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Unassuming yet potent, small-scale yet with an enormous heart: this Irish gem takes a simple story but enriches it with characters you'll never forget and emotions that linger long.

With a juggernaut like All Quiet on the Western Front in the room, The Quiet Girl was always gonna face an uphill climb in this year's International Film race at the Oscars. But I bet it gave the German winner a run for its money. Because anyone not touched by this film cannot be human.

The narrative is deceptively simple. A precocious, impoverished girl is sent by her parents to live with a distant cousins during her mom's latest pregnancy. The girl and her adoptive family initially struggle to connect, until they gradually find common ground and grow closer.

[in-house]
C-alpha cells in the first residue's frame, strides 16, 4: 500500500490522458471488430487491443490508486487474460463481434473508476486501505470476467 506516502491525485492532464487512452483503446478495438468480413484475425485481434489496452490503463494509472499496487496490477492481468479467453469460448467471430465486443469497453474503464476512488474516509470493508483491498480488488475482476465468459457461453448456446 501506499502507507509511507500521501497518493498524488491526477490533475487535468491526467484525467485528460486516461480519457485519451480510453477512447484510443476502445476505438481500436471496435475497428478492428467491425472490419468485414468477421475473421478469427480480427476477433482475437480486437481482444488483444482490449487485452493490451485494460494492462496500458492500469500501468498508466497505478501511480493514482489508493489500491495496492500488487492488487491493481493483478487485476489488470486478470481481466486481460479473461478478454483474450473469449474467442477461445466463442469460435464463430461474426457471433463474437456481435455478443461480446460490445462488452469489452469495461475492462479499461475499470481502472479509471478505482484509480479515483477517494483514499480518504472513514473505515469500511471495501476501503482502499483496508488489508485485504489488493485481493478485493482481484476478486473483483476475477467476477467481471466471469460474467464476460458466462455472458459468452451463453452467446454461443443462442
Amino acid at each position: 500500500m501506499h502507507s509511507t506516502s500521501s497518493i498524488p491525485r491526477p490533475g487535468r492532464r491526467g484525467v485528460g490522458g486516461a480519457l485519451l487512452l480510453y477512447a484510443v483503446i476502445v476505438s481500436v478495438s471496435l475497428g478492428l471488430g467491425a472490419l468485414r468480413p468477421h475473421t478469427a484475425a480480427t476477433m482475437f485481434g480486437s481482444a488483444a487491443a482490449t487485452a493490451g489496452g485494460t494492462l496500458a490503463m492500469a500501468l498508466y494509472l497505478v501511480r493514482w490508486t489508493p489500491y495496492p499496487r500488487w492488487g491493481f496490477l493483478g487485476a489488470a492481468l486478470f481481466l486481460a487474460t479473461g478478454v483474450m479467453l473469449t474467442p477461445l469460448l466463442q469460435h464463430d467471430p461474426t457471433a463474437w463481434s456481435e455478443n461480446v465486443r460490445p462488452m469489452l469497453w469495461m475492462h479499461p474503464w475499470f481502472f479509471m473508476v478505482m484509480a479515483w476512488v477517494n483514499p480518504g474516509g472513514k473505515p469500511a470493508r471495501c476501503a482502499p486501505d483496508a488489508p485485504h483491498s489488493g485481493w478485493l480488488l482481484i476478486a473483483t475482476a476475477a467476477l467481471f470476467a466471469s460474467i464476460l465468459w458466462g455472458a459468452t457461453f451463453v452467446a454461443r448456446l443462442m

Sure, that sounds like your run-of-the-mill coming-of-age tale, but there is a tangible authenicity to The Quiet Girl, which might take place in early eighties Ireland but could as well have taken place in 19th century America, medieval Europe or anywhere, any time else. The emotions are as universal as they come.

The authenticity is augmented by the use of Gaelic language throughout, while the near-square academy ratio really brings alive the small-scale but heartbreaking events of the film, with every single scene being an exquisitely told rite of passage of sorts.

If only The Quiet Girl had followed through on its own convictions and didn't resort to schmaltzy tactics in its final few minutes, I might have awarded it a fourth star. But who knows, upon second or third viewing I might add that fourth star anyway, since 24 hours after seeing the film I still cannot get it out of my head.

release: 2022

director: Colm Bairéad

starring: Carrie Crowley, Andrew Bennett, Catherine Clinch, Michael Patric


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